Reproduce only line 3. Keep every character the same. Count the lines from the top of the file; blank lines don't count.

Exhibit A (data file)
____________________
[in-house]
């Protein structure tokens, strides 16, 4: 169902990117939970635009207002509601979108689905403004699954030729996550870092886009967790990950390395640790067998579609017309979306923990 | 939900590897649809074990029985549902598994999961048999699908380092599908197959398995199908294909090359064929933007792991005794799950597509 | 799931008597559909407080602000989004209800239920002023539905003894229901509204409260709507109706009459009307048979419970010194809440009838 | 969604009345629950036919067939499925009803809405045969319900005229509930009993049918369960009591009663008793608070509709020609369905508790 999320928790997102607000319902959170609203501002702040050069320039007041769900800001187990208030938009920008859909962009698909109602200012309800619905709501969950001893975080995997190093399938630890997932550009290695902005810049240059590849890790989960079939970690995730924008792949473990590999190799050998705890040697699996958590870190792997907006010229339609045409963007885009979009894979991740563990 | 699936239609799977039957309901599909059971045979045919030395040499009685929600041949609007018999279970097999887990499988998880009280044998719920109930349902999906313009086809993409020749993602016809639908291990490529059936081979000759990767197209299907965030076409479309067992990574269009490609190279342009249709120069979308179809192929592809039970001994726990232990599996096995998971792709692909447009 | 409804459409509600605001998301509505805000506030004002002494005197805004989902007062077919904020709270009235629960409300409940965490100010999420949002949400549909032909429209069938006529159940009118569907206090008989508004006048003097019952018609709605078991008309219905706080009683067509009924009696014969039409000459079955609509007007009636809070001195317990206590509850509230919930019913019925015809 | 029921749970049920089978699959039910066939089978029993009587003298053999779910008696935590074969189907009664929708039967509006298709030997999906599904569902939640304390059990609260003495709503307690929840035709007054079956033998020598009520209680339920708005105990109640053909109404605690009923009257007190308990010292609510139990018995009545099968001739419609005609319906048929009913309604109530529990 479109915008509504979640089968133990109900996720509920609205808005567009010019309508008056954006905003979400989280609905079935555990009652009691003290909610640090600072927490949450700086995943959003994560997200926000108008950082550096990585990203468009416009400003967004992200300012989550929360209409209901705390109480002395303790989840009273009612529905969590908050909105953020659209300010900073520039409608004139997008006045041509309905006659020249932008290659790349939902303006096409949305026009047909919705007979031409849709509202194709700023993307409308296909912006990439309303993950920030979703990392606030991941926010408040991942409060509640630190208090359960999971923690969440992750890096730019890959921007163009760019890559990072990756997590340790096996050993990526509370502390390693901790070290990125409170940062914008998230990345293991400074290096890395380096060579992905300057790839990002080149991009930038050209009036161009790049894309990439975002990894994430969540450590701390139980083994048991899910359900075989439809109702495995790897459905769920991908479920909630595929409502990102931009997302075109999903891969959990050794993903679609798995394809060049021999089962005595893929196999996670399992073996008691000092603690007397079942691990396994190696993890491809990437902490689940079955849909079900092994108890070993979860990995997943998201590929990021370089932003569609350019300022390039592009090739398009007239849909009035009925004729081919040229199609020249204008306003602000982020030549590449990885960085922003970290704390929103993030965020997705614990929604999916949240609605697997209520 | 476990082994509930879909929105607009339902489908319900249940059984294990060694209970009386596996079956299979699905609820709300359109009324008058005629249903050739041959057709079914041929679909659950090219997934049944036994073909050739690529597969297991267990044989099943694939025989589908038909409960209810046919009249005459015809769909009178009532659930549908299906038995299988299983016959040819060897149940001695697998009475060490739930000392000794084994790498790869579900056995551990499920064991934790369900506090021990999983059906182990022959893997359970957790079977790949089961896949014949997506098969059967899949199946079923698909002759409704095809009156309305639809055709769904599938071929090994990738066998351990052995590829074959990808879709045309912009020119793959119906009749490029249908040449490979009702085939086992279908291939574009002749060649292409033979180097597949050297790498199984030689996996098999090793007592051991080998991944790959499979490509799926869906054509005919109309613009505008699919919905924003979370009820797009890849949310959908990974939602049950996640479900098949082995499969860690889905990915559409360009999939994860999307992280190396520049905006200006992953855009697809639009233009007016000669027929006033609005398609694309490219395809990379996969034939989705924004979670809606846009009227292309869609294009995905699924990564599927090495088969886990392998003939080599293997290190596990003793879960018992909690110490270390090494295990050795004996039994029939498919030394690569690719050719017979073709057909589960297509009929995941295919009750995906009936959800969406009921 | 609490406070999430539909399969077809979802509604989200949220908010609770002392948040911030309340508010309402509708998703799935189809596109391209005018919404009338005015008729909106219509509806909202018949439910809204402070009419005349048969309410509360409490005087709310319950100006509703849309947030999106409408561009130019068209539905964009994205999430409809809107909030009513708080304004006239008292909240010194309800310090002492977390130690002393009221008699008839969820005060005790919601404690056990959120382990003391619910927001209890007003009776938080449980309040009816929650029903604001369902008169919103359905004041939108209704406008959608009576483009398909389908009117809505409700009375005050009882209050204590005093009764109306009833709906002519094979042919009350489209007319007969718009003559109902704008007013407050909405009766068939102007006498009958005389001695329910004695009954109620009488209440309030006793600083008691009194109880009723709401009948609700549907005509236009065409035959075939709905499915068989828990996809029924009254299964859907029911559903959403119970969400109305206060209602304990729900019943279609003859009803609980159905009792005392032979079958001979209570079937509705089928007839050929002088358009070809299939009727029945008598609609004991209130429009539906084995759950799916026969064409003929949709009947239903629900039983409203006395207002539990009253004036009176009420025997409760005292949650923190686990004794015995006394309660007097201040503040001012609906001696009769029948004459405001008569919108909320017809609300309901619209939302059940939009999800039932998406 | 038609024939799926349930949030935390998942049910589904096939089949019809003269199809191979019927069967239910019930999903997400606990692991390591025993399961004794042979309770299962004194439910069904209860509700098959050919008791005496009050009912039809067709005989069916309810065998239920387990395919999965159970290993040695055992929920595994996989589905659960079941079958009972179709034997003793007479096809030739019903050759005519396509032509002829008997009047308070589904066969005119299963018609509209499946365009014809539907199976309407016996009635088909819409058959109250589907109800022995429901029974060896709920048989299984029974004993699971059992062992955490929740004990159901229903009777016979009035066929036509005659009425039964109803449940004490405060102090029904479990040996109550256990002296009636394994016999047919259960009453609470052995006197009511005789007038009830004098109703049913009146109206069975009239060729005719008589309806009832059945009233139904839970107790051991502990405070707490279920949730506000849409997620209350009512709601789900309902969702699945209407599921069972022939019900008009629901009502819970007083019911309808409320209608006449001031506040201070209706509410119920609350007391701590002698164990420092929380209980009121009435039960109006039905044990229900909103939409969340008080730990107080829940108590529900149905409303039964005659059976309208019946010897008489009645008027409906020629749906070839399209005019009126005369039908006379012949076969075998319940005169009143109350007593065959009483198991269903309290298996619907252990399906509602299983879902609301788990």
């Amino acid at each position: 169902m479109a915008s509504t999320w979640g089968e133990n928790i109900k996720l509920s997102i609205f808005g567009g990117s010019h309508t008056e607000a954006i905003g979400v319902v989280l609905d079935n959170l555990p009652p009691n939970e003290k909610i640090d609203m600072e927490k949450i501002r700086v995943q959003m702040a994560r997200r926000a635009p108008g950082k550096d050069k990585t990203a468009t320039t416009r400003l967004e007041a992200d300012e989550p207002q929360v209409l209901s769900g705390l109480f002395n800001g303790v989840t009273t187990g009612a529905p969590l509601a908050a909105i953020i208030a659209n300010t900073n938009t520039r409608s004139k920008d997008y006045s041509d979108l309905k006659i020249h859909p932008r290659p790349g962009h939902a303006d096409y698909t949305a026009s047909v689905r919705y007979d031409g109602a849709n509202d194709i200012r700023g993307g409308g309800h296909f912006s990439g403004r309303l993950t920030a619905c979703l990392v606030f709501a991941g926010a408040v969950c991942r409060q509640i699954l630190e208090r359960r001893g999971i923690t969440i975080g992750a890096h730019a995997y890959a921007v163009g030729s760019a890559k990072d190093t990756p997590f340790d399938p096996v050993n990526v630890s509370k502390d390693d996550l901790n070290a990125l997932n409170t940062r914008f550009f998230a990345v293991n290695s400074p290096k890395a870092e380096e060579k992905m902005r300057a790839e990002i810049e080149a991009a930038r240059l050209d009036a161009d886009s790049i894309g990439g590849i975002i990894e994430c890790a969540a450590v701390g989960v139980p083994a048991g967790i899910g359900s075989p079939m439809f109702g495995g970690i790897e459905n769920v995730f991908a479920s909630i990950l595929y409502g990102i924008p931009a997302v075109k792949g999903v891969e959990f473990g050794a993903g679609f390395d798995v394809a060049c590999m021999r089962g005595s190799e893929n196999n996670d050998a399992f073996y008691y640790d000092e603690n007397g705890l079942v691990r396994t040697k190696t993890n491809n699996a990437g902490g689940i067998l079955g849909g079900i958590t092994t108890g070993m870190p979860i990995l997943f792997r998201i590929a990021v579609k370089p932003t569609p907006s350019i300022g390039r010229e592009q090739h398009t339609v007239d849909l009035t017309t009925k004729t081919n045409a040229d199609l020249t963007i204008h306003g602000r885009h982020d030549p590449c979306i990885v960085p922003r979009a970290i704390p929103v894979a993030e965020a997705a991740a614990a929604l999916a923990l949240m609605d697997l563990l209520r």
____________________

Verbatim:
């Amino acid at each position: 169902m479109a915008s509504t999320w979640g089968e133990n928790i109900k996720l509920s997102i609205f808005g567009g990117s010019h309508t008056e607000a954006i905003g979400v319902v989280l609905d079935n959170l555990p009652p009691n939970e003290k909610i640090d609203m600072e927490k949450i501002r700086v995943q959003m702040a994560r997200r926000a635009p108008g950082k550096d050069k990585t990203a468009t320039t416009r400003l967004e007041a992200d300012e989550p207002q929360v209409l209901s769900g705390l109480f002395n800001g303790v989840t009273t187990g009612a529905p969590l509601a908050a909105i953020i208030a659209n300010t900073n938009t520039r409608s004139k920008d997008y006045s041509d979108l309905k006659i020249h859909p932008r290659p790349g962009h939902a303006d096409y698909t949305a026009s047909v689905r919705y007979d031409g109602a849709n509202d194709i200012r700023g993307g409308g309800h296909f912006s990439g403004r309303l993950t920030a619905c979703l990392v606030f709501a991941g926010a408040v969950c991942r409060q509640i699954l630190e208090r359960r001893g999971i923690t969440i975080g992750a890096h730019a995997y890959a921007v163009g030729s760019a890559k990072d190093t990756p997590f340790d399938p096996v050993n990526v630890s509370k502390d390693d996550l901790n070290a990125l997932n409170t940062r914008f550009f998230a990345v293991n290695s400074p290096k890395a870092e380096e060579k992905m902005r300057a790839e990002i810049e080149a991009a930038r240059l050209d009036a161009d886009s790049i894309g990439g590849i975002i990894e994430c890790a969540a450590v701390g989960v139980p083994a048991g967790i899910g359900s075989p079939m439809f109702g495995g970690i790897e459905n769920v995730f991908a479920s909630i990950l595929y409502g990102i924008p931009a997302v075109k792949g999903v891969e959990f473990g050794a993903g679609f390395d798995v394809a060049c590999m021999r089962g005595s190799e893929n196999n996670d050998a399992f073996y008691y640790d000092e603690n007397g705890l079942v691990r396994t040697k190696t993890n491809n699996a990437g902490g689940i067998l079955g849909g079900i958590t092994t108890g070993m870190p979860i990995l997943f792997r998201i590929a990021v579609k370089p932003t569609p907006s350019i300022g390039r010229e592009q090739h398009t339609v007239d849909l009035t017309t009925k004729t081919n045409a040229d199609l020249t963007i204008h306003g602000r885009h982020d030549p590449c979306i990885v960085p922003r979009a970290i704390p929103v894979a993030e965020a997705a991740a614990a929604l999916a923990l949240m609605d697997l563990l209520r």